Here’s Apple CEO Tim Cook’s favorite line from the first two seasons of Ted Lasso: “There’s two buttons I never like hitting. That’s panic, and snooze.” (So says Jason Sudeikis’ Coach Lasso when asked about his team’s losing streak.)
“I love that. I love that,” Cook told The New York Times DealBook Online Summit on Tuesday. “He has so many great lines.”
Apple TV+’s Emmy-sweeping comedy series “has resonated with so many people around the world, and sort of come out at exactly the right time, during the pandemic, and has been a moment of positivity that all of us want and all of us need, frankly,” he said. Even with Apple TV+’s big bets and clear financial commitment from its deep-pocketed parent, Ted Lasso, which won 11 Emmy Awards, is the first show to get this many shout-outs at the corporate level, as per Cook when Apple reported quarterly earnings last month.
In a Q&A with DealBook’s Andrew Ross Sorkin, the chief executive also revealed that he personally holds cryptocurrency. “I think it’s reasonable to own as part of a diversified portfolio. It’s something that from a personal point of view I am interested in.”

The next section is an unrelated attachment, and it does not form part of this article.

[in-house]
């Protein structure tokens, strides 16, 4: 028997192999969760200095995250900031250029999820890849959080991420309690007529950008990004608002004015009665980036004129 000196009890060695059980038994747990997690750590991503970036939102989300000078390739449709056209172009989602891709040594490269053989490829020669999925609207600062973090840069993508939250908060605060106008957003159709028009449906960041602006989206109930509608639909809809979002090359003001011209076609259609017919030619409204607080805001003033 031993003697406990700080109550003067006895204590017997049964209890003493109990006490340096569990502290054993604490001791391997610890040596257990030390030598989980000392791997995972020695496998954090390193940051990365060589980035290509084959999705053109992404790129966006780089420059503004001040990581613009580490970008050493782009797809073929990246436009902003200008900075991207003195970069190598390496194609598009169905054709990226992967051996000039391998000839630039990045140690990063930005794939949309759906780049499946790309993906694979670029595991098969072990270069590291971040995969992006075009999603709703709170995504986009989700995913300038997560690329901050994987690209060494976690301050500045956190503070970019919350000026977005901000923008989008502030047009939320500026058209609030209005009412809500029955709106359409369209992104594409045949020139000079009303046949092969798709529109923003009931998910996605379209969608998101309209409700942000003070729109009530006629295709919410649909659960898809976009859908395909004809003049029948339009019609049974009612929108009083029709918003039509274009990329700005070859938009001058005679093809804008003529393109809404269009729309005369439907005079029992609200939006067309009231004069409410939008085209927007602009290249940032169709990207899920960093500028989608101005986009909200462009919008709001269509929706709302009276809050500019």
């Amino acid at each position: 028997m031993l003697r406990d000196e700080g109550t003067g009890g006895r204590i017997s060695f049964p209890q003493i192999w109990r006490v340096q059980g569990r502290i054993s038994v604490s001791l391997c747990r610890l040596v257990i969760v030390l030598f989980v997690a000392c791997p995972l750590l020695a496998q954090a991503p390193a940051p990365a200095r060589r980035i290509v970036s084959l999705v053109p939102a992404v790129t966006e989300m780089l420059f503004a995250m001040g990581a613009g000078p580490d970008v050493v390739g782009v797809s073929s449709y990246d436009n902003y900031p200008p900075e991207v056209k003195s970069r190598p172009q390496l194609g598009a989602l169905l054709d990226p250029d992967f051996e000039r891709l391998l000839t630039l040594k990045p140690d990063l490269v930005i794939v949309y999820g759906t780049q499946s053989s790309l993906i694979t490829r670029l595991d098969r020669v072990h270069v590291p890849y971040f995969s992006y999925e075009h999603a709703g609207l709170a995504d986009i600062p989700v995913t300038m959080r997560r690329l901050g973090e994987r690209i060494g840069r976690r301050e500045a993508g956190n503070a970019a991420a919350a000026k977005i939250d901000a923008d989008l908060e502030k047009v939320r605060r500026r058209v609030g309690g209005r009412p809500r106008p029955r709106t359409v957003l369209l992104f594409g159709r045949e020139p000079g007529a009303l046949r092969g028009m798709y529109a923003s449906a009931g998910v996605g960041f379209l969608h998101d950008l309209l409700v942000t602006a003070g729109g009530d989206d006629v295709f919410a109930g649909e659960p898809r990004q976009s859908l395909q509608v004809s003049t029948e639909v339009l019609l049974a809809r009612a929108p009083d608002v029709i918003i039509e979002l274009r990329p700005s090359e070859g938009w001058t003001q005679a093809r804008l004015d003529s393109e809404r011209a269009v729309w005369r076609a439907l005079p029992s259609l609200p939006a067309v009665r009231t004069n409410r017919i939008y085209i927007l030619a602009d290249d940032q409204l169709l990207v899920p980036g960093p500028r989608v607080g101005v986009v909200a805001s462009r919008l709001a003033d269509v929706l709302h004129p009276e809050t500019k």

But Cook said Apple as a company has no immediate plans to invest in it. “I don’t think people buy Apple stock to get exposure to cryptocurrency. If they want that, they can invest directly in cryptocurrency by other means.” Nor is Apple planning to accept crypto as payment for products. “But there are things we are looking at,” he said, declining to specify.
Cook has been CEO of Apple for a decade, a milestone that is bittersweet. “On my 10-year anniversary, I am thinking about 10 years without Steve, so it’s a bit of a sad time too. He was the inventor, the entrepreneur … of the century. There is no one quite like him and I miss him every day,” Cook said of the legendary Apple co-founder and former CEO who died of cancer in October 2011 at age 56.
Jobs was talking about the thorny issue of consumer privacy well over a decade ago, Cook said. In a major change, iPhones as of last summer now require users to actively grant permission for advertisers to track them across apps and websites — a feature that’s reportedly cost Facebook, Google, Snap and many other apps billions of dollars in collective ad revenue.
“I don’t know about the estimates. But I think that, from our point of view, privacy is a basic human right and the people who should decide if their data is shared should be the person themselves. We are not making the decision, we are just prompting them to be asked if they want to be tracked across apps. And many of them are deciding no, they don’t want to be. They just never had the choice before.”
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